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Sikh-American airman becomes first allowed to keep turban, beard on active duty by US Air Force

The United States Air Force has recently allowed a Sikh airman to serve with a beard, turban as well as unshorn hair, which now makes him the first ever active-duty airman to be allowed such a religious accommodation.

Airman Harpreetinder Singh Bajwa, who joined the Air Force in the year 2017, was not able to carry on the practice because of the military branch’s grooming as well as the dress codes. The Air Force then allowed him a religious accommodation after Bajwa gained representation from the Sikh American Veterans Alliance, and the American Civil Liberties Union (ACLU), as per to the NBC news report.

Bajwa, who is a crew chief at McChord Air Force Base, Washington, is now the first active airman who has been approved to follow and stand by to Sikh religious grooming and dress principles at the same time of serving in the Air Force.

“I’m overjoyed that the Air Force has granted my religious accommodation,” said Bajwa. He further added, “Today, I feel that my country has embraced my Sikh heritage, and I will be forever grateful for this opportunity.”

Bajwa says that in the beginning he was asked that if he may possibly request a waiver for the duration of tech training a year ago in Charleston, South Carolina, and said he was never told “no” by leadership.

Bajwa also said, “I’m extremely happy I can practice my faith and serve my country.”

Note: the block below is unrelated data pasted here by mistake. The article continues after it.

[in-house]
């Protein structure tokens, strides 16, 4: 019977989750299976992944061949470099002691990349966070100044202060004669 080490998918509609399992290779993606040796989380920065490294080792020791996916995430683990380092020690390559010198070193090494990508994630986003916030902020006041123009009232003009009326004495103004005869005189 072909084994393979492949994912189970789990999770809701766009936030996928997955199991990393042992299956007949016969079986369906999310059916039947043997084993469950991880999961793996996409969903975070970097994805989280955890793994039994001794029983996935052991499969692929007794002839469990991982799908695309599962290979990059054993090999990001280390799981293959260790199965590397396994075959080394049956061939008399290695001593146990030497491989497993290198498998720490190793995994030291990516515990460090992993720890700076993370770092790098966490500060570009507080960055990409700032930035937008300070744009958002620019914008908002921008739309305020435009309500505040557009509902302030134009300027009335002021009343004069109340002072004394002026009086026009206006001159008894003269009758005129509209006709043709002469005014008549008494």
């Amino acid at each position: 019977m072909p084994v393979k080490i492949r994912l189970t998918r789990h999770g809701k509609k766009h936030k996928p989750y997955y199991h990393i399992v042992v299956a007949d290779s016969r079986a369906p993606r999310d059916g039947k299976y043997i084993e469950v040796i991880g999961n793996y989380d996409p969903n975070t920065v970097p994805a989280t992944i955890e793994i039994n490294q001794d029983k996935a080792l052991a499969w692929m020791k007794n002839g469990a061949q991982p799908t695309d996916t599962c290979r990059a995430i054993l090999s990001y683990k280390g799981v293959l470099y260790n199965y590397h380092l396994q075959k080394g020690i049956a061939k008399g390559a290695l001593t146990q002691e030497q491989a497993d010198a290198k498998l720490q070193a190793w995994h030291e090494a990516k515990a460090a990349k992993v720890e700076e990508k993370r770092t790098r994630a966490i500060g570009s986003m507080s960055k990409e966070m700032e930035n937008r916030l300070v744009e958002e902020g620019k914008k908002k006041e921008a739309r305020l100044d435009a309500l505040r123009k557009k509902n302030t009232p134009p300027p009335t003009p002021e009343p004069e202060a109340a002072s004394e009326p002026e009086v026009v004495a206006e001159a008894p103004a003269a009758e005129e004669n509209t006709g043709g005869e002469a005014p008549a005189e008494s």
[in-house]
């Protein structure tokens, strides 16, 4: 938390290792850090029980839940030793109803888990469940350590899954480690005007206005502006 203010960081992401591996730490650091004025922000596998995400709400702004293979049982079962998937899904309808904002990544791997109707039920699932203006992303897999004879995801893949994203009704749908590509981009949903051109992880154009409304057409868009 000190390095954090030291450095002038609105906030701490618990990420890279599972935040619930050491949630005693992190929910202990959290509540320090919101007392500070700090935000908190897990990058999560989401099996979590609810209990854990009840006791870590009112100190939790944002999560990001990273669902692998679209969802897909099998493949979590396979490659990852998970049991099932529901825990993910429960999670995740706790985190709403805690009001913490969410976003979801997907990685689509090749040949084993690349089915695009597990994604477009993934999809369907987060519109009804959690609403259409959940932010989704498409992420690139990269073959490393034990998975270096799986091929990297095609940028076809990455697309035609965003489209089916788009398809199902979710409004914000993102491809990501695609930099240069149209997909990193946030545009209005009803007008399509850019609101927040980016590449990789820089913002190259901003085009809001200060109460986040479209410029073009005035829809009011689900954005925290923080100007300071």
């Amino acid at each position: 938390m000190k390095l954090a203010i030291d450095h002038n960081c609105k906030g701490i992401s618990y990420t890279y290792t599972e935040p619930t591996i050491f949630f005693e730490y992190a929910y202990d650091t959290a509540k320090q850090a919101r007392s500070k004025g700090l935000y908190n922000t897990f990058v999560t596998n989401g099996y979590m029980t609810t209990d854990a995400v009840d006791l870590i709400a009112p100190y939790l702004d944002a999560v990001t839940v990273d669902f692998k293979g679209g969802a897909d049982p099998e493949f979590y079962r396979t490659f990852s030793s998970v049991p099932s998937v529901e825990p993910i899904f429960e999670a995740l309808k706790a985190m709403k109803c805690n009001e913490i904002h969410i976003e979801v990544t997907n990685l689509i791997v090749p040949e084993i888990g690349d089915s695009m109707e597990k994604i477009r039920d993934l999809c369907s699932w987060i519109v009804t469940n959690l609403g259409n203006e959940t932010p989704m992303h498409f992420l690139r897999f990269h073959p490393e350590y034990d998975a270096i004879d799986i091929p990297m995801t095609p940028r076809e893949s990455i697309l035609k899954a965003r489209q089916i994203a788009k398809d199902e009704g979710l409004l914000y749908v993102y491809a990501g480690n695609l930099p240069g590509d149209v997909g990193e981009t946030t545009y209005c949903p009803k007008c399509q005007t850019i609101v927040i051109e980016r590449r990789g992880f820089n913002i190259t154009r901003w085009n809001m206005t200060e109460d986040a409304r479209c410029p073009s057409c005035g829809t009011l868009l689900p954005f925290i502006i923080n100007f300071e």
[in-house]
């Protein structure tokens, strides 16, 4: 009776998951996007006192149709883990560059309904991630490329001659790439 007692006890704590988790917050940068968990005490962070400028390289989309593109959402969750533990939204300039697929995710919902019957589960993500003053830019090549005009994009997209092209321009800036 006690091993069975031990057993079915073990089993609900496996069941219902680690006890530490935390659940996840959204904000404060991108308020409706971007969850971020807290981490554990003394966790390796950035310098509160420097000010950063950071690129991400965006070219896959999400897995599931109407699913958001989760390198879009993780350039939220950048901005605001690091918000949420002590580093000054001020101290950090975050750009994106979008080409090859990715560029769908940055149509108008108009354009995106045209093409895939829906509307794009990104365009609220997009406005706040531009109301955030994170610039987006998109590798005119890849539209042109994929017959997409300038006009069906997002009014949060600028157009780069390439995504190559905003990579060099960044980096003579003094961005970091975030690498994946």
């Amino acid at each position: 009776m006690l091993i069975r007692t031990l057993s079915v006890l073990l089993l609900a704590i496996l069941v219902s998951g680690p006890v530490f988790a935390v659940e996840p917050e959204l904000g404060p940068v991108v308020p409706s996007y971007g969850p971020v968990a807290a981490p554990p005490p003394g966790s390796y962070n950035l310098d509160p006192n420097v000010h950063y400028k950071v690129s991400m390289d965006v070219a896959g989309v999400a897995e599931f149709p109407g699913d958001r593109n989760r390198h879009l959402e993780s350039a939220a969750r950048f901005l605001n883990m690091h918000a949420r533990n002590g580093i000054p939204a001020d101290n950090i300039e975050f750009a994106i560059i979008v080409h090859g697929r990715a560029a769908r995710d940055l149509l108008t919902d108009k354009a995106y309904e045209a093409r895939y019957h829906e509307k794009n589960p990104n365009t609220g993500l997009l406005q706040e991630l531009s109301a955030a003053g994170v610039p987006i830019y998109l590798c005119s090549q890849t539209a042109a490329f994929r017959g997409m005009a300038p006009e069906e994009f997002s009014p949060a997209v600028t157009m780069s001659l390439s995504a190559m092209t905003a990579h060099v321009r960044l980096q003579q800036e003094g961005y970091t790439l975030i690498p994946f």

A first-generation American, Bajwa was born to an immigrant family. In the year 2016, Captain Simratpal Singh, an adorned Sikh-American officer and combat veteran, got a long-term religious accommodation from the US Army in order to serve with long hair, a beard, as well as the turban. The Army updated its regulations the next year directing commanders in order to permit accommodations for an active Sikhs.

The ACLU also termed the religious accommodation a “milestone” that was made even imaginable by their lawsuit, filed in the year 2015. “Even though Sikhs have long served in the armed forces of some of our closest allies — including Canada, Great Britain, and India — opportunities in the United States military today have been uneven at best,” as per to the statement released by ACLU in its website.

Heather L Weaver, who is a senior staff attorney for the ACLU, praised the decision of US Air Force.

Weaver said, “No one should have to choose between following their faith or serving their country.” “We’re pleased that the Air Force granted our client’s request, and we hope that all branches of the military come to recognize the importance of religious inclusion and diversity.”

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